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Antibiotics as deep modulators of gut microbiota: between good and evil
  1. Gianluca Ianiro1,
  2. Herbert Tilg2,
  3. Antonio Gasbarrini1
  1. 1Internal Medicine, Gastroenterology and Liver Unit, “Agostino Gemelli” University Hospital, Catholic University of Rome, Italy
  2. 2Department of Internal Medicine I, Gastroenterology, Endocrinology & Metabolism, Medical University Innsbruck, Innsbruck, Austria
  1. Correspondence to Professor Antonio Gasbarrini, Internal Medicine, Gastroenterology and Liver Unit, “Agostino Gemelli” University Hospital, Largo A. Gemelli, Rome 00168, Italy; antonio.gasbarrini{at}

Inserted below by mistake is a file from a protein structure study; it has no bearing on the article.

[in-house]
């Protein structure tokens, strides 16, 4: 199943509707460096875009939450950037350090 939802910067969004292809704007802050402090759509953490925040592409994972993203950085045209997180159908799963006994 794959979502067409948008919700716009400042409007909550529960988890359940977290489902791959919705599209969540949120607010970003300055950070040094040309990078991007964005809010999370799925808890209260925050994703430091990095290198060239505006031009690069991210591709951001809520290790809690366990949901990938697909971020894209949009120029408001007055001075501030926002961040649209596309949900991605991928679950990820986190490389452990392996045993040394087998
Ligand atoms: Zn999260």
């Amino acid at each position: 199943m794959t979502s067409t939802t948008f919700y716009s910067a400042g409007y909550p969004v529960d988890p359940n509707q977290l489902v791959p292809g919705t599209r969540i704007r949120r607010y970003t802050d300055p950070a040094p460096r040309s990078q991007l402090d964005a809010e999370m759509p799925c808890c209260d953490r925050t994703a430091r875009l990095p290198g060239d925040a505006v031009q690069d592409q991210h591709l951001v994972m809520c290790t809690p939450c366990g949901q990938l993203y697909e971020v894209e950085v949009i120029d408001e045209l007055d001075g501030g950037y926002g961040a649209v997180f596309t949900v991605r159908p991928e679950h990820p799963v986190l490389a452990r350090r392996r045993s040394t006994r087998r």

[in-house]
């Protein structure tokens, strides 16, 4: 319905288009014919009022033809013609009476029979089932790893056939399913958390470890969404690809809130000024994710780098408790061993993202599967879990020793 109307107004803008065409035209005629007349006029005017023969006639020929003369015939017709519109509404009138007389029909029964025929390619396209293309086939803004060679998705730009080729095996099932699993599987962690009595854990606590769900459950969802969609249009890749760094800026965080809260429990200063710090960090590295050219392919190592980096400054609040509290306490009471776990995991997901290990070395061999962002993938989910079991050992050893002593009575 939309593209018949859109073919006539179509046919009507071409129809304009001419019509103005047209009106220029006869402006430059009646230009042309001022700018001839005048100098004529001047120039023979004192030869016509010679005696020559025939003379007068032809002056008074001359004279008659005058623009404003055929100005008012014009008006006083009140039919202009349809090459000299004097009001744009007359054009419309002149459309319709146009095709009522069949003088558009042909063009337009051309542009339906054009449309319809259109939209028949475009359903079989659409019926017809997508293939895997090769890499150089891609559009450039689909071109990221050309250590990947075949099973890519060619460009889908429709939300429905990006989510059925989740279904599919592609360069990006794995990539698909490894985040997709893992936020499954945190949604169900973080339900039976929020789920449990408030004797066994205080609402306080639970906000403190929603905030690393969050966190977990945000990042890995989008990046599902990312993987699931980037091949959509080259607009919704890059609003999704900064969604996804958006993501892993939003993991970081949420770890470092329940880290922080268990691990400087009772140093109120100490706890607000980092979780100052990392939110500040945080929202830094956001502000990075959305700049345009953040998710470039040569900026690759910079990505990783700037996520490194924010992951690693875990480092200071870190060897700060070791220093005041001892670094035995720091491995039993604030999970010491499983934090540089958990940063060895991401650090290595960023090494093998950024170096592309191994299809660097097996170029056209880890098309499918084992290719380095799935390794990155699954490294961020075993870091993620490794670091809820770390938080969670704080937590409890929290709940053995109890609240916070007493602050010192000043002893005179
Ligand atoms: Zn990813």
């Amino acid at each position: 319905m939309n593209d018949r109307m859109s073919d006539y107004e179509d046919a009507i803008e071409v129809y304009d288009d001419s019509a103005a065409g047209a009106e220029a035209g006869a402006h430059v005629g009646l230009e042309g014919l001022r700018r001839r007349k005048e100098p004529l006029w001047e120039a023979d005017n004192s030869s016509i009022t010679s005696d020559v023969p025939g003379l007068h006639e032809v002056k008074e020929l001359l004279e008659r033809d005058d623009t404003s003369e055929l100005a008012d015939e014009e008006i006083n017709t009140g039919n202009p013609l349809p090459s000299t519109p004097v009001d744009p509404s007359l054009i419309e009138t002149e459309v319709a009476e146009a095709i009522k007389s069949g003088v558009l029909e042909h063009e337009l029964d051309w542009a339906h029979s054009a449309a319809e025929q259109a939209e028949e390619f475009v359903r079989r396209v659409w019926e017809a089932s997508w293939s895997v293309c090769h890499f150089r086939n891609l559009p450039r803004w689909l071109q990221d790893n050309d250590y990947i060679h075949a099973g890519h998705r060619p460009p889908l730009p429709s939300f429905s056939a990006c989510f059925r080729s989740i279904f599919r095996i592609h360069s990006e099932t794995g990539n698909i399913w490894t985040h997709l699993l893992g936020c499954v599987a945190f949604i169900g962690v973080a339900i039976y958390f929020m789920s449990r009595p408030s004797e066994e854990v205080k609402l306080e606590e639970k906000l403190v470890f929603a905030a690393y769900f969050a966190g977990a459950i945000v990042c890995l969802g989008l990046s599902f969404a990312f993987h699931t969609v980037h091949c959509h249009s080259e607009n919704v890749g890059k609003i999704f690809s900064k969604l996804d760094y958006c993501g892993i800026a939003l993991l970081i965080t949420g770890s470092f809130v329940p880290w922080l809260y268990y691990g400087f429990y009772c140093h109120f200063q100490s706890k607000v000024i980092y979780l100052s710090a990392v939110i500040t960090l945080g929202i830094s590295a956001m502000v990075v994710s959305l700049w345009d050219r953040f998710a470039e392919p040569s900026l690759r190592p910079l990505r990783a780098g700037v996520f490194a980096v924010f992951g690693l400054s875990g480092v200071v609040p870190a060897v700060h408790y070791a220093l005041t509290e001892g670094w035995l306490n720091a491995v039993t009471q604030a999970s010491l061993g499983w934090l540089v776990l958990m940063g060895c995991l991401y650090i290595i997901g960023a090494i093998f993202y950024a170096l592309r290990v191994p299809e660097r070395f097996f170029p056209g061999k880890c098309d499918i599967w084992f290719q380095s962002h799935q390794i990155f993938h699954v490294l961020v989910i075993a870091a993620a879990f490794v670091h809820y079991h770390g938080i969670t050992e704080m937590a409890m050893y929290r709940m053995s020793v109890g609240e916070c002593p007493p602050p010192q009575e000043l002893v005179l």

The recent increase in our knowledge of human gut microbiota has changed our view on antibiotics. Antibiotics are, indeed, no longer considered only beneficial, but also potentially harmful drugs, as their abuse appears to play a role in the pathogenesis of several disorders associated with microbiota impairment (eg, Clostridium difficile infection or metabolic disorders). Both drug-related factors (such as antibiotic class, timing of exposure or route of administration) and host-related factors appear to influence the alterations of human gut microbiota produced by antibiotics. Nevertheless, antibiotics are nowadays considered a reliable therapy for some non-communicable disorders, including IBS or hepatic encephalopathy. Moreover, some antibiotics can also act positively on gut microbiota, providing a so-called ‘eubiotic’ effect, by increasing abundance of beneficial bacteria. Therefore, antibiotics appear to change, for better or worse, the nature of several disorders, including IBS, IBD, metabolic disorders or liver disease. This reviews aims to address the potential of antibiotics in the development of major non-communicable disorders associated with the alteration of gut microbiota and on newly discovered therapeutic avenues of antibiotics beyond the cure of infectious diseases.


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